A group assisting Ugandan victims of crimes committed by rebels of the Lord’s Resistance Army (LRA) is seeking permission from the International Criminal Court (ICC) to intervene in the case against former LRA leader Dominic Ongwen. The group’s filing raises important questions about the ICC’s treatment of victims of mass crimes.
The Uganda Victims’ Foundation (UVF), a coalition of NGOs and community based organizations, filed a request on March 19 to intervene as amicus curiae in the case against Dominic Ongwen, the former associate of the LRA’s ICC-indicted leader, Joseph Kony.
The UVF explains that it has been approached by numerous victims who are concerned about their legal representation, and who wish to exercise their right to appoint counsel. Notably, the filing expresses concern over “the lack of proper and effective legal representation that [victims] have received” at the ICC over the past ten years. The filing also expresses concern over the scope of the charges in the case against Ongwen.
So far two main systems for legal representation of victims have co-existed at the ICC. In some cases, victims have been represented by external independent counsel, while in others, victims have been assisted by the ICC Office of Public Counsel for Victims (OPCV). A combination of the two systems has been put in place in some of the most recent ICC cases.
In Uganda, the court appointed the OPCV to assist and represent victims in a series of decisions issued in 2007 and 2008. At the time, the Pre-Trial Chamber noted that “in light of the choice expressed by the victims, the limitations of the legal aid budget for 2008, and the current status of the proceedings, the Registrar recommended the appointment of members of the [OPCV] until such time as either the victims or the Court decide to appoint an external common legal representative.”
According to the UVF, over the years, victims have received very little information from the OPCV on the state of the proceedings against the leadership of the LRA, known as Kony et al. Presenting this view to the ICC judges for the first time, the UVF noted that “[d]espite the lack of judicial activity at the court in relation to this case, the OPCV was still duty bound to explain to the victims of the case why the proceedings had not commenced, any obstacles in the apprehension and prosecution of the suspects in the case; as well as answer any questions that the victims had regarding their status as well as the possibility of reparations.”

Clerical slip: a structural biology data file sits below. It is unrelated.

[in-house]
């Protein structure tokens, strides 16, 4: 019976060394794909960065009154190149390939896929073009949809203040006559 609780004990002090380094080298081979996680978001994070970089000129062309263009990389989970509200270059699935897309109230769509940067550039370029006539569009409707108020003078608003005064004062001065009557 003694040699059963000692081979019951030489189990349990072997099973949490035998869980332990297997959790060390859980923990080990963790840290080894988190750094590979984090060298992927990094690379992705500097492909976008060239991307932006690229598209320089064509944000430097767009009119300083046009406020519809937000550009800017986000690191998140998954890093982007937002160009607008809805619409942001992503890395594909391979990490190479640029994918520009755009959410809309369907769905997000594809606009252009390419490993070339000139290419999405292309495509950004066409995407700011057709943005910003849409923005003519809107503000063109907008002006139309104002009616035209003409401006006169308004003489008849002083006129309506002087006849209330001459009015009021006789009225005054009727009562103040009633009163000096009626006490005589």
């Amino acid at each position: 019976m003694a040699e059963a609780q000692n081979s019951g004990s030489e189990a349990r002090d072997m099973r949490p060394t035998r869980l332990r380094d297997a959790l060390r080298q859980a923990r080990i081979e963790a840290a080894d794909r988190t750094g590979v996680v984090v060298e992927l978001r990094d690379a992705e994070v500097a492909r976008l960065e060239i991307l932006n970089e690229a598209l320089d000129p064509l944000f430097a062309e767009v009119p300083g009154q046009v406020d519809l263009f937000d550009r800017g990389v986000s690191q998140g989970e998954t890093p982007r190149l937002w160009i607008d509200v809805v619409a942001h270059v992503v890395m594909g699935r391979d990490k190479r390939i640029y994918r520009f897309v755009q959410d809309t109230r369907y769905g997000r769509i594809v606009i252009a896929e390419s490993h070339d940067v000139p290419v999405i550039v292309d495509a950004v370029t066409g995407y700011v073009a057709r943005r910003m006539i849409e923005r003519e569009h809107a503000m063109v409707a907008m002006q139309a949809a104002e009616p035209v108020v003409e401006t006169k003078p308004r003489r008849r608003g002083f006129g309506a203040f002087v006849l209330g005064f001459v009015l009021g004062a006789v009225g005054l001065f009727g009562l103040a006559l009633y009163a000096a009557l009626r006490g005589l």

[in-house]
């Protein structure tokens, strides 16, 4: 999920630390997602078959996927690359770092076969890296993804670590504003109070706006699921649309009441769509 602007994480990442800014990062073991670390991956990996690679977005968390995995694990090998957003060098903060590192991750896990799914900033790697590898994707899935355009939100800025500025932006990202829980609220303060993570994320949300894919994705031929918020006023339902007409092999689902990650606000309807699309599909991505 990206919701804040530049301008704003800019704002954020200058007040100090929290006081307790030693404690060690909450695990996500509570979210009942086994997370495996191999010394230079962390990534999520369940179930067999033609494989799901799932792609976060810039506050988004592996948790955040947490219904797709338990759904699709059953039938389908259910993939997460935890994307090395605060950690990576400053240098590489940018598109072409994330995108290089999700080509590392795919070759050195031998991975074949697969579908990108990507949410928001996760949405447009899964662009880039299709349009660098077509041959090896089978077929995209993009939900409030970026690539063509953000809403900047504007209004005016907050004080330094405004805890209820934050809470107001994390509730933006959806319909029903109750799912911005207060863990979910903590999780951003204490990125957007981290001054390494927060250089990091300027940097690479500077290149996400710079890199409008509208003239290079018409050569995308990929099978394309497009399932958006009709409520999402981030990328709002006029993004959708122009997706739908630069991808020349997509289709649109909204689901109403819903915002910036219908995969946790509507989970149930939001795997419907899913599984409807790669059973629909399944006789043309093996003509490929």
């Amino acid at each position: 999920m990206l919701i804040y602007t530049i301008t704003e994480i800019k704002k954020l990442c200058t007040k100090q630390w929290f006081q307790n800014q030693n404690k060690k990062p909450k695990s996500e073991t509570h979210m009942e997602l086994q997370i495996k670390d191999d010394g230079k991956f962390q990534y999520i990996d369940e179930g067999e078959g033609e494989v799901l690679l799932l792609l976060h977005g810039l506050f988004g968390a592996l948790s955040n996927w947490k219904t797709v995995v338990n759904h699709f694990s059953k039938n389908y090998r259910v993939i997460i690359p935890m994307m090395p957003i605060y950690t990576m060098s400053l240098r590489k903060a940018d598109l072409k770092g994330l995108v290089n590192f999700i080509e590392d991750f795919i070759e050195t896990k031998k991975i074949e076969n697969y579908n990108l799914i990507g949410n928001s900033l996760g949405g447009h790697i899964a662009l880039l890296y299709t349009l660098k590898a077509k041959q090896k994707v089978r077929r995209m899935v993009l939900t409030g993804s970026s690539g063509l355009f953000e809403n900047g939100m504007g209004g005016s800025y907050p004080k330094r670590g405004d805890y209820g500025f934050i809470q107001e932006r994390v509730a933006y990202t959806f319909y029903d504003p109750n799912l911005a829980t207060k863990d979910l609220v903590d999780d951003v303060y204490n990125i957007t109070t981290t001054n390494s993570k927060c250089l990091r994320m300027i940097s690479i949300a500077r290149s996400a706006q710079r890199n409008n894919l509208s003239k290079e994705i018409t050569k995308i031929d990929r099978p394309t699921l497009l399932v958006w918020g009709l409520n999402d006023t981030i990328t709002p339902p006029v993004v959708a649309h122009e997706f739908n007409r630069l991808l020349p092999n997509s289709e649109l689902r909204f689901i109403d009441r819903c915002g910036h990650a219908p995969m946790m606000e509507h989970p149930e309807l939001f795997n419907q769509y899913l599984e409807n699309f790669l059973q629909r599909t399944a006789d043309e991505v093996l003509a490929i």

Communication between victims and their legal representatives is surely at the heart of victim participation. The role of the victims’ legal representatives is not to represent the victims’ general and abstract interest, but to liaise between the victims and the Court. For participation to be genuine and effective, it is essential that legal representatives interact with victims regularly, including during phases of the proceedings when there is little or no judicial activity. Because the vast majority of victims participate through their legal representatives, it is crucial that they are genuinely involved in the choice of their counsel.
Nevertheless, being consulted on their choice of counsel is something that has regrettably not always been allowed to victims before the ICC, especially in some of the court’s most recent cases.
The UVF filing also highlights victims concerns over the scope of the charges brought against Ongwen, as they “do not represent the totality of the crimes suffered by the victims during those particular series of attacks” and would foreclose many victims from participating in the case and from receiving reparations. Similar questions were raised in a filing made by the OPCV in January 2015.
The UVF amicus request is timely in light of the ICC Registry’s ongoing ReVision project, which aims to enhance the efficiency and effectiveness of court management, and has proposed changes to the system for victims’ legal representation. The initial proposal, dated October 2014, prioritized representation by in-house counsel. Civil society organizations have, however, expressed concerns that a system that excludes external counsel could be prejudicial to victims (see here and here).
In re-designing the system, the Registry should learn from the problems with legal representation in past and ongoing cases, which have included insufficient communication with victims. In addition, experience shows that the system must also provide for a mechanism to allow victims to lodge complaints when their counsel do not sufficiently consult with them, or whenever they have concerns about counsel not representing their interests genuinely.